Hyeonseo Lee [이현서] (1980-), North Korean defector and activist
Hyeonseo Lee was born in North Korea, close to the border with China, almost thirty years after the separation of Korea in two countries. While her family was not poor by North Korean standards, they still struggled and witnessed the suffering around them. In 1997, Hyeonseo Lee left for China and had to live there as an illegal immigrant for ten years before defecting to South Korea. When she learnt her family was in danger in North Korea, she did not hesitate to fly back to China to help them escape and, after many hardships, finally managed to be safely reunited with them in South Korea. Hyeonseo Lee is now a human rights activist who has publicly spoken about her experience as a North Korean defector and has written a book on the subject called “The Girl with Seven Names”.
If you are interested by the journey of a North Korean female defector, the autobiography “In order to live : a North Korean girl’s journey to freedom” by Yeonmi Park in available at GWL.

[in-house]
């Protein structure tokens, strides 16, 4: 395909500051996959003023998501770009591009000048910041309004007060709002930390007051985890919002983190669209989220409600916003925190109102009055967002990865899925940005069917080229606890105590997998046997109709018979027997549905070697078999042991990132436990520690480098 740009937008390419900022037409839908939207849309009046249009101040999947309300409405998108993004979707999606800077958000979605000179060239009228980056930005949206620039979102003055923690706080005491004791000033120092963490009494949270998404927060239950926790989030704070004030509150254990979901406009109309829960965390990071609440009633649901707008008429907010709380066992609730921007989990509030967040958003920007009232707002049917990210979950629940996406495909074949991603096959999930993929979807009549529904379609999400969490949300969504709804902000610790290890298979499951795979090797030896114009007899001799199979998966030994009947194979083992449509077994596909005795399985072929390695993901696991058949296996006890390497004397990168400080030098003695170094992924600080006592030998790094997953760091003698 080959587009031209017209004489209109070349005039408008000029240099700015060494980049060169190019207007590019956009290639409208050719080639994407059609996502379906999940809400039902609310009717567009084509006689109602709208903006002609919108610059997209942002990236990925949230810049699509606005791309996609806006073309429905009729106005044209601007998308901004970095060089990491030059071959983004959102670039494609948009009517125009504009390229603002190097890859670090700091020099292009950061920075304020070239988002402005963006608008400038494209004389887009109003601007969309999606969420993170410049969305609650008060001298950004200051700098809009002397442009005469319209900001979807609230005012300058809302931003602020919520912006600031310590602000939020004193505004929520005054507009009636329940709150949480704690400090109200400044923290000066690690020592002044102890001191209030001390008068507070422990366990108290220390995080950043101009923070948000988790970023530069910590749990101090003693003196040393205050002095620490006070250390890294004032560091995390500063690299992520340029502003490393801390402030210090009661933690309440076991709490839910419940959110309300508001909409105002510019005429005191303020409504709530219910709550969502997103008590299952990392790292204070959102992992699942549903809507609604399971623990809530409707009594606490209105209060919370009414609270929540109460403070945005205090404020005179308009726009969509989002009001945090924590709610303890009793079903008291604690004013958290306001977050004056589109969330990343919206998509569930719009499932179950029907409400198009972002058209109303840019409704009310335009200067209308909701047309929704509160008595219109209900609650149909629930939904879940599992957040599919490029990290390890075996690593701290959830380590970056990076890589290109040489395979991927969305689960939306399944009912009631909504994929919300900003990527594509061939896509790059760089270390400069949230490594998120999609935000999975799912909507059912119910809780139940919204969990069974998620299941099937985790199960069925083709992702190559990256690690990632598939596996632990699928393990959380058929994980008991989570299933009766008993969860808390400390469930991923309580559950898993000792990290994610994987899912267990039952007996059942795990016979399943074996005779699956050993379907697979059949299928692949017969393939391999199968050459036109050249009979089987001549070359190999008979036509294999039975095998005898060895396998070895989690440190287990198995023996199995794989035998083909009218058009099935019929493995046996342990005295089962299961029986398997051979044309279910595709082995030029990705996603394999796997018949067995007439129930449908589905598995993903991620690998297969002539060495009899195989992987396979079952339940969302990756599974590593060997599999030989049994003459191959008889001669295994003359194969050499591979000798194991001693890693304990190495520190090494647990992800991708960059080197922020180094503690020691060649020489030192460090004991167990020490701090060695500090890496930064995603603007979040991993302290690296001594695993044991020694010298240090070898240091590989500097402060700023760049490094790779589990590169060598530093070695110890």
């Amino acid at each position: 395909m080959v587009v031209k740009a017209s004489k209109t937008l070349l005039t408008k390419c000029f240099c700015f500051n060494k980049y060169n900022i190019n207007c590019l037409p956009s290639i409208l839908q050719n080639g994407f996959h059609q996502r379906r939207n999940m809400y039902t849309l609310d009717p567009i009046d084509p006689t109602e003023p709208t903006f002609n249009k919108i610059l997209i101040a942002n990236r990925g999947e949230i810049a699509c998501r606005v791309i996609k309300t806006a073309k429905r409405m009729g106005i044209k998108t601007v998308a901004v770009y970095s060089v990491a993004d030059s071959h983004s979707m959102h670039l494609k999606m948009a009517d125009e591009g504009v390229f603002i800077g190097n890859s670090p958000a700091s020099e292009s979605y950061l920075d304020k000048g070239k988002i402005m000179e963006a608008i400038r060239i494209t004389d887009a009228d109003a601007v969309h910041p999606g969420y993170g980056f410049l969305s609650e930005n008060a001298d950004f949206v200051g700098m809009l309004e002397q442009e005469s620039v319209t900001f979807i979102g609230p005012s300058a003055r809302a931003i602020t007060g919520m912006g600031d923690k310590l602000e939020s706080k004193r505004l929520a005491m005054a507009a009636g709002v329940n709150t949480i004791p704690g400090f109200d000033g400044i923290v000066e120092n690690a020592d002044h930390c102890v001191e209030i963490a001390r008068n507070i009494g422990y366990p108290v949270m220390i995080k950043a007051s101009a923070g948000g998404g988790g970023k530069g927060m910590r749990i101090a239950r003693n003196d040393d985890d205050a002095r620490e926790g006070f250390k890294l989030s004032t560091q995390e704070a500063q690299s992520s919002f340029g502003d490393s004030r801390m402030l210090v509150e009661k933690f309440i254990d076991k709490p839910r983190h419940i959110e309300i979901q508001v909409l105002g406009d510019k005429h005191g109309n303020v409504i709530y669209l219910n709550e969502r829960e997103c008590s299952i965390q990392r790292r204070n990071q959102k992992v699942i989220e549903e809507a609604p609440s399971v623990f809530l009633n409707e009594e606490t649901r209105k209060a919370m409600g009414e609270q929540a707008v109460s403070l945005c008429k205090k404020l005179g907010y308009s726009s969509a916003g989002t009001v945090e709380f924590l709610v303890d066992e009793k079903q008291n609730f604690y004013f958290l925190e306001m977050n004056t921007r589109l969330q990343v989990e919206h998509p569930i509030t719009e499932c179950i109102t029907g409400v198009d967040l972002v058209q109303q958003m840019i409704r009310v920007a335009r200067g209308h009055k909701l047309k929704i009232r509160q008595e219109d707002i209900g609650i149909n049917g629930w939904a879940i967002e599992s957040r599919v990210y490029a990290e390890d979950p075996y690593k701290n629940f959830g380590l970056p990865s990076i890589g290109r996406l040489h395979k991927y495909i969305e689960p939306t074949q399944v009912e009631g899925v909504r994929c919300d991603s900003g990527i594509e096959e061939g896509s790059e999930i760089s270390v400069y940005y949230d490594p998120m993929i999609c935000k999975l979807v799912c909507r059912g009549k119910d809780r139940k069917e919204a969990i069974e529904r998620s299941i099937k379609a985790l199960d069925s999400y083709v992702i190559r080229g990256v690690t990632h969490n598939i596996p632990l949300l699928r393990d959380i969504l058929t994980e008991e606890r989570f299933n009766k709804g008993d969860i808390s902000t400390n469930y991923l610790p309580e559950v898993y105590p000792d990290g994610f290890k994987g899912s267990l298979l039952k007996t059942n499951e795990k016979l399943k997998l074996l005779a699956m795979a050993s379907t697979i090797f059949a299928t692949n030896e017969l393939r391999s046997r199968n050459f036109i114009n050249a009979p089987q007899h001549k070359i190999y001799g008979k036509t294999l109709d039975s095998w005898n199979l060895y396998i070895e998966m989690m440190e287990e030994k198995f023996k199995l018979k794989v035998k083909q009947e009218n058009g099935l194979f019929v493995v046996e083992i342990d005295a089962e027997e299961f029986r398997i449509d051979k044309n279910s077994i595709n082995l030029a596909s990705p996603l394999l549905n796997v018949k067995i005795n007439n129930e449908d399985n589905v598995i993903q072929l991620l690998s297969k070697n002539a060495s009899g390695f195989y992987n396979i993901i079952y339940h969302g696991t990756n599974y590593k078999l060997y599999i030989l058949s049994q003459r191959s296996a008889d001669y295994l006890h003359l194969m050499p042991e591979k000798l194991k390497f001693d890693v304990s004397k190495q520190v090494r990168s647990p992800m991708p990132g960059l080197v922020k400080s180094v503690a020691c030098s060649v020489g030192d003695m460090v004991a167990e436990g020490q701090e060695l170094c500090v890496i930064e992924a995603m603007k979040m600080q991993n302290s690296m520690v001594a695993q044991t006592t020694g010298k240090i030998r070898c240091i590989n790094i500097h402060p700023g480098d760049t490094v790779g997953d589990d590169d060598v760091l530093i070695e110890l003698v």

Yuna Kim [김연아] (1990-), well-known competitive figure skater
Yuna Kim is one of the most beloved Korean athletes and one of the best female single figure skaters in history. Her nickname across various media is “Queen Yuna” due to her impressive record. Yuna Kim obtained two Olympic medals, one gold in 2010 and one silver in 2014. She has broken records and pushed the limits of her sport, leaving a legacy hard to be equaled after her retirement in 2014. Yuna Kim is also well-known in Korea for her numerous donations to charity.
South Korea and North Korea: I chose to include both “South Korean” and “North Korean” women as the separation is still a recent event and most of the women included were born before its enactment.
Name translation, order and pronunciation: The translation of names follow the most common Western usage, with most names following the Korean order of family name first (one syllable) followed by first name (two syllables). Exceptions are made due to common usage (e.g. Yuna Kim) or because some women are known by their titles only (e.g. Queen Seondeok). The Korean pronunciation of names is slowed down and accentuated to allow better comprehension for non-Korean speakers.